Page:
Using Cloudera Navigator with Amazon S3
Amazon Simple Storage Service (S3) is a storage solution offered by Amazon Web Services (AWS) that provides highly available storage in the cloud. Clusters deployed not only in the AWS cloud but also on-premises are using Amazon S3 as persistent storage. Common use cases include BDR (backup and disaster recovery) and persistent storage for transient clusters deployed to the cloud, such as storage for ETL workload input and output.
This section provides conceptual information about Amazon S3 storage and shows you how to configure Cloudera Navigator to extract metadata and lineage from an Amazon S3 bucket.
Amazon S3 Storage Characteristics
Amazon S3 is an object store rather than a file store or block store. It does not have the hierarchy found in typical filesystems. Amazon S3 uses the construct of a bucket as a container for objects. An object can be any kind of file—text file, image, photo, graphic, video, an ETL bundle to be ingested into a cluster, and so on.
Files can be added to Amazon S3 through the AWS Management Console, by using the AWS CLI, or by using scripts that invoke the CLI.
Amazon S3 storage is highly available because Amazon replicates data across multiple servers within its data centers and uses an eventual consistency model—not all accesses of an object on Amazon S3 may be reflected concurrently or instantaneously. However, eventually, all updates to data across servers are synchronized. The eventual consistency model can result in a short delay between the time objects are uploaded to Amazon S3 and the time their metadata is available in Cloudera Navigator. This is expected behavior and simply how eventual consistency works.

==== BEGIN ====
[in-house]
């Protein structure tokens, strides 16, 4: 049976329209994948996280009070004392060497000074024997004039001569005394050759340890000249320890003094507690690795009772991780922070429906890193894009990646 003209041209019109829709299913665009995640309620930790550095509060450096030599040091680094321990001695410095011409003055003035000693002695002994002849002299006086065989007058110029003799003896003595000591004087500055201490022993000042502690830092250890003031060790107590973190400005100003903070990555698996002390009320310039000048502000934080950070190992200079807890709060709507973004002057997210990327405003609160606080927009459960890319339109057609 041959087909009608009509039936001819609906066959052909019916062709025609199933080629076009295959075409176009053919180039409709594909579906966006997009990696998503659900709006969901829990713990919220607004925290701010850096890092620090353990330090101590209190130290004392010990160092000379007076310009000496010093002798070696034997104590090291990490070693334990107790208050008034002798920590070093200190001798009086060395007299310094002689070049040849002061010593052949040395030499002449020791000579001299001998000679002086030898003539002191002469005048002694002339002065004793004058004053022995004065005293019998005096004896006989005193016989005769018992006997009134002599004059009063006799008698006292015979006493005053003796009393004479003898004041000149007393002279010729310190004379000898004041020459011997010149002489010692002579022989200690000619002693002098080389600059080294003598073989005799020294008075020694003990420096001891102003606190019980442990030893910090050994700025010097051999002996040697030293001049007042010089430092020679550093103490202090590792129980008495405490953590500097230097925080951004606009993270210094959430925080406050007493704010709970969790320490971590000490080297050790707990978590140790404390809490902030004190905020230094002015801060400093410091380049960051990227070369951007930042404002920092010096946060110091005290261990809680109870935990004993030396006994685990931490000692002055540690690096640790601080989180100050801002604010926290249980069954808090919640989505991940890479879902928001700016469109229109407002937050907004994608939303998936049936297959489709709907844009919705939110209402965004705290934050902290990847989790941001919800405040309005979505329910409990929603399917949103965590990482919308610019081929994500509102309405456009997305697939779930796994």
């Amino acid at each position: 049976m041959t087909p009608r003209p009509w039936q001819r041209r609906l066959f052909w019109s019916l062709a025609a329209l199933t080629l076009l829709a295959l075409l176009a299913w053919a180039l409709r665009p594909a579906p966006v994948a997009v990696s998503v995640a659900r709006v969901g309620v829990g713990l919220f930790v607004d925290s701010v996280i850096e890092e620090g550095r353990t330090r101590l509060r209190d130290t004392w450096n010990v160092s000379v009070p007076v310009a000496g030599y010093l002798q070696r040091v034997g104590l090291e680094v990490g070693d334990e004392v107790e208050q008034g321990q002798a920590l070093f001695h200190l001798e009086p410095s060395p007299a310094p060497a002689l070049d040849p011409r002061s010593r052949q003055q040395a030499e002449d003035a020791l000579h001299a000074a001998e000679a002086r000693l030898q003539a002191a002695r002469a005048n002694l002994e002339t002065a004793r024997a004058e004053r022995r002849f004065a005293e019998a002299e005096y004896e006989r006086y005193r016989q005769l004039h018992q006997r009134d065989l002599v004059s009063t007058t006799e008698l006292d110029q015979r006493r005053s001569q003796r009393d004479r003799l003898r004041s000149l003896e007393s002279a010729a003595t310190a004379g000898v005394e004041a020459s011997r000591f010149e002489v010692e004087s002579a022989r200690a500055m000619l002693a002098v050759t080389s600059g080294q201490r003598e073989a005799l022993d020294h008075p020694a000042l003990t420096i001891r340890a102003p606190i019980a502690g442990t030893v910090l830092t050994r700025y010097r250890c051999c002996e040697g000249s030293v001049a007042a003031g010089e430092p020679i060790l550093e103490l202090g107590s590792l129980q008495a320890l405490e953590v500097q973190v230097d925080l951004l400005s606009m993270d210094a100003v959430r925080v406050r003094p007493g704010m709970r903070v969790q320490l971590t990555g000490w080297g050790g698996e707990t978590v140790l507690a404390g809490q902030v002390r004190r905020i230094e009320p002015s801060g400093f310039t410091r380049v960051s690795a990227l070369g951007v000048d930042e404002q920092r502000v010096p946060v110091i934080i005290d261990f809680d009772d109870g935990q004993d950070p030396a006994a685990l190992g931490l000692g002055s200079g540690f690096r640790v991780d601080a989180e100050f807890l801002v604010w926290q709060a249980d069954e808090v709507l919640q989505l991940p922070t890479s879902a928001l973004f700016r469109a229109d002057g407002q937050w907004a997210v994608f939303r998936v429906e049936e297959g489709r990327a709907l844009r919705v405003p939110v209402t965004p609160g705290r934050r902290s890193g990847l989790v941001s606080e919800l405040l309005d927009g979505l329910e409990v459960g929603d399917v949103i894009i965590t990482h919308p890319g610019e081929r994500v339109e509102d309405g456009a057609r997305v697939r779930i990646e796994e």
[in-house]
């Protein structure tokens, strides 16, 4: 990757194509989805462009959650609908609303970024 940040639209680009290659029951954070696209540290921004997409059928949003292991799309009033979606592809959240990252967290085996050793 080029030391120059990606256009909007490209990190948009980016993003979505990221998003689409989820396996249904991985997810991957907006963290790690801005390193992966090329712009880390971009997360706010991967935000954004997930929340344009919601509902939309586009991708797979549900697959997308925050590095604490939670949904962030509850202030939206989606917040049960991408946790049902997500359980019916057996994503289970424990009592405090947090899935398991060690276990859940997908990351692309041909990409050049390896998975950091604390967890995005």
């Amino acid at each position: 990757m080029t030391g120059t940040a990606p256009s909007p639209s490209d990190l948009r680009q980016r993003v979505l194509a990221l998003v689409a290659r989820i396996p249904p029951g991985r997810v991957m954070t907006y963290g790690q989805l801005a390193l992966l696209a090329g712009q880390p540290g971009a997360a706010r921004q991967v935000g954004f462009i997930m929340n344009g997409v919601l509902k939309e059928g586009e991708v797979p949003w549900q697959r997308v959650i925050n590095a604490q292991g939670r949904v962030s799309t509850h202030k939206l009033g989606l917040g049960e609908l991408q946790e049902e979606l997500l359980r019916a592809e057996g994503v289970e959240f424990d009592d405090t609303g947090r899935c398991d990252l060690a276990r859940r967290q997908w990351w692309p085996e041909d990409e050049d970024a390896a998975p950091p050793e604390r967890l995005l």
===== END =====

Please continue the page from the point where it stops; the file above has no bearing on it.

For more information about Amazon S3, see Amazon S3 documentation.
Cloudera Navigator and Amazon S3
Despite the implementation details of Amazon S3 storage, Cloudera Navigator collects metadata for Amazon S3 entities in much the same way as for HDFS entities, with some exceptions shown in the table below.
|Feature||Amazon S3||Cloudera Navigator|
|User-defined metadata consists of custom key-value pairs (in which each key is prefixed with x-amz-meta-) that can be used to tag objects on Amazon S3.|
|System-defined metadata includes properties such as Date, Content-Length, Last-Modified. Some system-defined properties comprise the Technical Metadata for the object in Cloudera Navigator.|
|Tags for buckets and objects|
|Versioning is not supported. Cloudera Navigator extracts metadata and lineage from the latest version only.|
|Object lifecyle rules. See Object Lifecycle Rules Constraints for more information.|
|Amazon Simple Queue Service (SQS). See Amazon SQS and Amazon SNS Constraints for usage limitations and requirements.|
|Amazon Simple Notification Service (SNS). See Amazon SQS and Amazon SNS Constraints for usage limitations and requirements.|
Object Lifecycle Rules Constraints
Cloudera Navigator does not support lifecycle rules that remove objects from Amazon S3. For example, an object lifecycle rule that removes objects older than n days deletes the object from Amazon S3 but the event is not tracked by Cloudera Navigator. This limitation applies to removing objects only. Using lifecycle rules requires using bulk-only extraction. See Custom Configurations for details about configuring the necessary AWS Policy and applying it to the Amazon S3 bucket for use by Cloudera Navigator.
Amazon SQS and Amazon SNS Constraints
Amazon Simple Queue Service (SQS) is a distributed, highly scalable hosted queue for storing messages. Amazon Simple Notification Service (SNS) is publish-subscribe notification service that coordinates message delivery. Both services can be configured for use with Amazon S3 storage buckets. For example, Amazon S3 storage buckets can send notification messages to one or more queues or to email addresses whenever specified events occur, such as creating, renaming, updating, or deleting data on the Amazon S3 bucket.